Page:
Most anglers have probably heard of fish finders by now, and there are typically two camps of fishers: those who use them and those who don’t. However, where do you stand if you don’t even know what a fish finder is? Don’t worry though, because we have you covered with our complete fish finder guide.
In the simplest terms, a fish finder is a device that is used to locate fish around you when you are fishing, and they work using sonar, much like submarines. Sonar is a form of echolocation, which is a type of navigation that consists of sending out a sound wave and detecting it when it bounces back.
Depending on the amount of time between the emission of the sound wave and the receipt of the echo, sonar can determine how far away a target is from you. Sonar can even tell you how large a target or object is, so you can imagine how useful it would be for fish finders, but there are many different types.
You will find two primary fish finder varieties: the portable fish finder and the boat-mounted fish finder, so let’s take a look at the differences.
A mounted model can range from a kayak fish finder all the way up to a transom-mounted model that is used on a full-sized fishing boat. Most of the time, these fish finders are much more powerful, being able to see to a greater depth, but they are also larger and more expensive.
Of course, this is not always the case, as fish finders can be mounted on very small boats and skiffs as well, so you may be able to find a mounted model that isn’t quite so pricey. In the end, however, these products tend to sacrifice a little bit of versatility in exchange for sheer power.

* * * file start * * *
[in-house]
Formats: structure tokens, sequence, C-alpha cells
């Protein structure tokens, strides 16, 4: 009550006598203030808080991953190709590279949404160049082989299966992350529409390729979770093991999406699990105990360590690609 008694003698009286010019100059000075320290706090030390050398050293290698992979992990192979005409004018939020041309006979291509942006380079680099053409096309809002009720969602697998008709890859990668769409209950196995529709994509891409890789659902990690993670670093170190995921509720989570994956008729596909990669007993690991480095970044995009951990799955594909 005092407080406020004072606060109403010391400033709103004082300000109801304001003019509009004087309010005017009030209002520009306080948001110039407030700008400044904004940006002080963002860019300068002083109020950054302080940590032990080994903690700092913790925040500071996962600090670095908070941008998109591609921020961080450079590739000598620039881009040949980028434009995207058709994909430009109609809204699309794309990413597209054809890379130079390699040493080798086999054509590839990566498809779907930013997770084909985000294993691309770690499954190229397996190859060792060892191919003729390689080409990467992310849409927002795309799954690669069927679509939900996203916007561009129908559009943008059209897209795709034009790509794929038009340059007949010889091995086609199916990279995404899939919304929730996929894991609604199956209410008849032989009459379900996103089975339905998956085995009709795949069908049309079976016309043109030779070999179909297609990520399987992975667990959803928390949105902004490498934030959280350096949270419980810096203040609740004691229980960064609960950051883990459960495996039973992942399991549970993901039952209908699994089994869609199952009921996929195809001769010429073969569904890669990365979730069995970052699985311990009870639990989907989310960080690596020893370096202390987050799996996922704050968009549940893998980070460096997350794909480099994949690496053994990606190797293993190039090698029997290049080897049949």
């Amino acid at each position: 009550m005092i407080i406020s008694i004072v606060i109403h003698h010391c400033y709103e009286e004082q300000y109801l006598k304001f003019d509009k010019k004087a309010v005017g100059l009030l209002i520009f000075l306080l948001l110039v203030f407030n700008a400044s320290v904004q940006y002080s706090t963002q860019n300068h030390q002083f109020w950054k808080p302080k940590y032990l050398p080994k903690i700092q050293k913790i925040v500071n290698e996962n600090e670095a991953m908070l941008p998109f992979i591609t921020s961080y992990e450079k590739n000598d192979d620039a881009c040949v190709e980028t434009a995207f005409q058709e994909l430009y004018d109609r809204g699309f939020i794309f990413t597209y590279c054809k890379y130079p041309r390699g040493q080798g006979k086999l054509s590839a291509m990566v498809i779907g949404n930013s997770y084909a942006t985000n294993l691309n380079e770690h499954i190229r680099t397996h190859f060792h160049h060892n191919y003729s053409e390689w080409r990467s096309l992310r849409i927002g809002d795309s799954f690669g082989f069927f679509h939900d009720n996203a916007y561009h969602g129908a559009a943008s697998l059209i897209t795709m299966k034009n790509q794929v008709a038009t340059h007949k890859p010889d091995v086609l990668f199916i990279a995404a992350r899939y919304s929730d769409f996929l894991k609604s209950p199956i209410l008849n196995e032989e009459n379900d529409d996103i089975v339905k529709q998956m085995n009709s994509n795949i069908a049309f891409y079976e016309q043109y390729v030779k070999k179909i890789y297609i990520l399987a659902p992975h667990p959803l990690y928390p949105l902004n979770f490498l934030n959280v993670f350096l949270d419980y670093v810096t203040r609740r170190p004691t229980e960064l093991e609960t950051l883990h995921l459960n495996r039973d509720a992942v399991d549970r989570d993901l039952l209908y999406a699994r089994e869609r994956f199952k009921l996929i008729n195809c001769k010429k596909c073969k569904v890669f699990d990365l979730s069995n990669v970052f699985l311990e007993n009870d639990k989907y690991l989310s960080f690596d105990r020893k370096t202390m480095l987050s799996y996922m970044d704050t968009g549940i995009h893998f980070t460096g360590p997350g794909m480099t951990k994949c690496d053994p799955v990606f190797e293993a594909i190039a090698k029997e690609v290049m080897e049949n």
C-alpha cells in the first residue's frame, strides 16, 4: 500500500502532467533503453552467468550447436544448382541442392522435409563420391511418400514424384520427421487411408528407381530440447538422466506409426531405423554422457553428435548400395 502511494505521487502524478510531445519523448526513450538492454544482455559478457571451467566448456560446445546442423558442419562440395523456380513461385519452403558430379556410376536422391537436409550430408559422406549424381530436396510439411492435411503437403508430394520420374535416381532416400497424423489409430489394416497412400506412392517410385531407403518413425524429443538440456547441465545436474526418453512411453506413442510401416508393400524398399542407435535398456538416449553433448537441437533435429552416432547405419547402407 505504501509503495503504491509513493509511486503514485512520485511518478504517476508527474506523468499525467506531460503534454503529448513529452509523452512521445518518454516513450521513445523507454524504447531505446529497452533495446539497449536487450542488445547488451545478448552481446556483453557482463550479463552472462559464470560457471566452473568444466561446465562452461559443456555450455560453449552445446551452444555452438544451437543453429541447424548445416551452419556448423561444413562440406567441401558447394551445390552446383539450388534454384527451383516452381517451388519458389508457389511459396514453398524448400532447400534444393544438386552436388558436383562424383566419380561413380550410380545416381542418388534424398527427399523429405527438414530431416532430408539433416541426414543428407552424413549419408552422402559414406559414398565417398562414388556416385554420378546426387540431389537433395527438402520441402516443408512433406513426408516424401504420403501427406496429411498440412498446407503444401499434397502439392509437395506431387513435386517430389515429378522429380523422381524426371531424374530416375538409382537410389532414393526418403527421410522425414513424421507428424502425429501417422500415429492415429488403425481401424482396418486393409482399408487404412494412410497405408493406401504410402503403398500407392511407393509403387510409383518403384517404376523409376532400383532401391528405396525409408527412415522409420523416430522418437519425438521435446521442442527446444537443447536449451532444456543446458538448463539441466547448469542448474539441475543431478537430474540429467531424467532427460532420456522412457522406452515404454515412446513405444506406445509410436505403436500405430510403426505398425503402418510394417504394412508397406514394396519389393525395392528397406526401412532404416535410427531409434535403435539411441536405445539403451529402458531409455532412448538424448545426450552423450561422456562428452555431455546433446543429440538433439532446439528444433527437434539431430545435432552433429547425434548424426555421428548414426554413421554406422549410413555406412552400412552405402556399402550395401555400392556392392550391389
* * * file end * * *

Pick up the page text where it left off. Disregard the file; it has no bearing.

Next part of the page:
The portable variety is also referred to as a handheld fish finder, and it is exactly what it sounds like. These fish finders can be used in a wide range of different situations, making them the best choice for anglers that practice more than a single discipline.
While you can use a handheld fish finder on your boat, you will also be able to go ice fishing with one, as it is a crucial piece of equipment in that discipline. While these models tend to be a little more affordable, you will find some portable fish finders that are quite powerful and equally expensive.
We've also been asked whether or not a GPS fish finder can be harmful to fish, and you won't have to worry about hurting the residents of the water. You would need a much more powerful sonar to have a chance of hurting fish with the power of the sound waves, so there isn't much of an issue.
As you can see, a fish finder is simply one more tool that you can add to your tackle box. We hope that this guide has helped you see that fish finders can be quite helpful. Thank you for your time, and feel free to leave any comments down below.